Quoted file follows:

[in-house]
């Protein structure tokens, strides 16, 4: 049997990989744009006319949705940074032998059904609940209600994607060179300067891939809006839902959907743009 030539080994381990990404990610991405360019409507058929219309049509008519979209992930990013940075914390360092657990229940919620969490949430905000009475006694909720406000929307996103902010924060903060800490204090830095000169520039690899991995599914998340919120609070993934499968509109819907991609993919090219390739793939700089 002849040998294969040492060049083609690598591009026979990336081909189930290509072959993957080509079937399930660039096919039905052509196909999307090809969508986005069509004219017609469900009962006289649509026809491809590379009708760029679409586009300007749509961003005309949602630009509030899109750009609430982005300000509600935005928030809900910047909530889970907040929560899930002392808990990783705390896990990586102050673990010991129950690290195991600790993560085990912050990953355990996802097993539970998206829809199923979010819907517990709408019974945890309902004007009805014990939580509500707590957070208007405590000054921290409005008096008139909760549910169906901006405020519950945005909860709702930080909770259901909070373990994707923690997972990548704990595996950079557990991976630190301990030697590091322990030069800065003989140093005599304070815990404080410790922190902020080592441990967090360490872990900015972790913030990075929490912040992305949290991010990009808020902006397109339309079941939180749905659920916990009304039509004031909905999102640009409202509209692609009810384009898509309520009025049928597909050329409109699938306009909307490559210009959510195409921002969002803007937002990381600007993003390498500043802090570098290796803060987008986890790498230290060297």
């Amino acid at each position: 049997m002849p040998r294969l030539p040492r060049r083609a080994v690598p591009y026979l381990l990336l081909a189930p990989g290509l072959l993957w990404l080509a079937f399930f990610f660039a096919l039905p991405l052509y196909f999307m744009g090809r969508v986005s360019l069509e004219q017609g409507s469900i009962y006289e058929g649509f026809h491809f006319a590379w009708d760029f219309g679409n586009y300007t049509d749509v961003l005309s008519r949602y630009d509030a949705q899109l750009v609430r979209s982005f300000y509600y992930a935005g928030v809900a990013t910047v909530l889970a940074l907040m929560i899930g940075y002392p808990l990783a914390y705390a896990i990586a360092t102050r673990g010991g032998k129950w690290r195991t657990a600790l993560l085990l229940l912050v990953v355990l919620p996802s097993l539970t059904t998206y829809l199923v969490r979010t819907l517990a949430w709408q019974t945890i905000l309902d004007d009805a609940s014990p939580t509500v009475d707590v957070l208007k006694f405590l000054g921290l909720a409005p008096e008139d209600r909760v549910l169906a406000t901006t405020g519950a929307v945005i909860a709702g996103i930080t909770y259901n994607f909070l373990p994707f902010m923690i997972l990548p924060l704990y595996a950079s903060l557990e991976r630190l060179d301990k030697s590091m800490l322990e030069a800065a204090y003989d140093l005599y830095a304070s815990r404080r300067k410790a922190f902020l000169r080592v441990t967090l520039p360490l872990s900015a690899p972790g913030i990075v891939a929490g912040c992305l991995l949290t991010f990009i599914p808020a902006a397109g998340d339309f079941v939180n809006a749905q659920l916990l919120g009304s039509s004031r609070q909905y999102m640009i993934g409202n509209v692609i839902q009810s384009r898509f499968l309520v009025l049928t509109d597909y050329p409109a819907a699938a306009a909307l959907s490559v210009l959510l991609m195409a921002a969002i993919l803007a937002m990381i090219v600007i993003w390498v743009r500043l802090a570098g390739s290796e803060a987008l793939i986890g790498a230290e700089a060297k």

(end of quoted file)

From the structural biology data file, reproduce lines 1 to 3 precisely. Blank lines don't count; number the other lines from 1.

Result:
[in-house]
């Protein structure tokens, strides 16, 4: 049997990989744009006319949705940074032998059904609940209600994607060179300067891939809006839902959907743009 030539080994381990990404990610991405360019409507058929219309049509008519979209992930990013940075914390360092657990229940919620969490949430905000009475006694909720406000929307996103902010924060903060800490204090830095000169520039690899991995599914998340919120609070993934499968509109819907991609993919090219390739793939700089 002849040998294969040492060049083609690598591009026979990336081909189930290509072959993957080509079937399930660039096919039905052509196909999307090809969508986005069509004219017609469900009962006289649509026809491809590379009708760029679409586009300007749509961003005309949602630009509030899109750009609430982005300000509600935005928030809900910047909530889970907040929560899930002392808990990783705390896990990586102050673990010991129950690290195991600790993560085990912050990953355990996802097993539970998206829809199923979010819907517990709408019974945890309902004007009805014990939580509500707590957070208007405590000054921290409005008096008139909760549910169906901006405020519950945005909860709702930080909770259901909070373990994707923690997972990548704990595996950079557990991976630190301990030697590091322990030069800065003989140093005599304070815990404080410790922190902020080592441990967090360490872990900015972790913030990075929490912040992305949290991010990009808020902006397109339309079941939180749905659920916990009304039509004031909905999102640009409202509209692609009810384009898509309520009025049928597909050329409109699938306009909307490559210009959510195409921002969002803007937002990381600007993003390498500043802090570098290796803060987008986890790498230290060297």
């Amino acid at each position: 049997m002849p040998r294969l030539p040492r060049r083609a080994v690598p591009y026979l381990l990336l081909a189930p990989g290509l072959l993957w990404l080509a079937f399930f990610f660039a096919l039905p991405l052509y196909f999307m744009g090809r969508v986005s360019l069509e004219q017609g409507s469900i009962y006289e058929g649509f026809h491809f006319a590379w009708d760029f219309g679409n586009y300007t049509d749509v961003l005309s008519r949602y630009d509030a949705q899109l750009v609430r979209s982005f300000y509600y992930a935005g928030v809900a990013t910047v909530l889970a940074l907040m929560i899930g940075y002392p808990l990783a914390y705390a896990i990586a360092t102050r673990g010991g032998k129950w690290r195991t657990a600790l993560l085990l229940l912050v990953v355990l919620p996802s097993l539970t059904t998206y829809l199923v969490r979010t819907l517990a949430w709408q019974t945890i905000l309902d004007d009805a609940s014990p939580t509500v009475d707590v957070l208007k006694f405590l000054g921290l909720a409005p008096e008139d209600r909760v549910l169906a406000t901006t405020g519950a929307v945005i909860a709702g996103i930080t909770y259901n994607f909070l373990p994707f902010m923690i997972l990548p924060l704990y595996a950079s903060l557990e991976r630190l060179d301990k030697s590091m800490l322990e030069a800065a204090y003989d140093l005599y830095a304070s815990r404080r300067k410790a922190f902020l000169r080592v441990t967090l520039p360490l872990s900015a690899p972790g913030i990075v891939a929490g912040c992305l991995l949290t991010f990009i599914p808020a902006a397109g998340d339309f079941v939180n809006a749905q659920l916990l919120g009304s039509s004031r609070q909905y999102m640009i993934g409202n509209v692609i839902q009810s384009r898509f499968l309520v009025l049928t509109d597909y050329p409109a819907a699938a306009a909307l959907s490559v210009l959510l991609m195409a921002a969002i993919l803007a937002m990381i090219v600007i993003w390498v743009r500043l802090a570098g390739s290796e803060a987008l793939i986890g790498a230290e700089a060297k």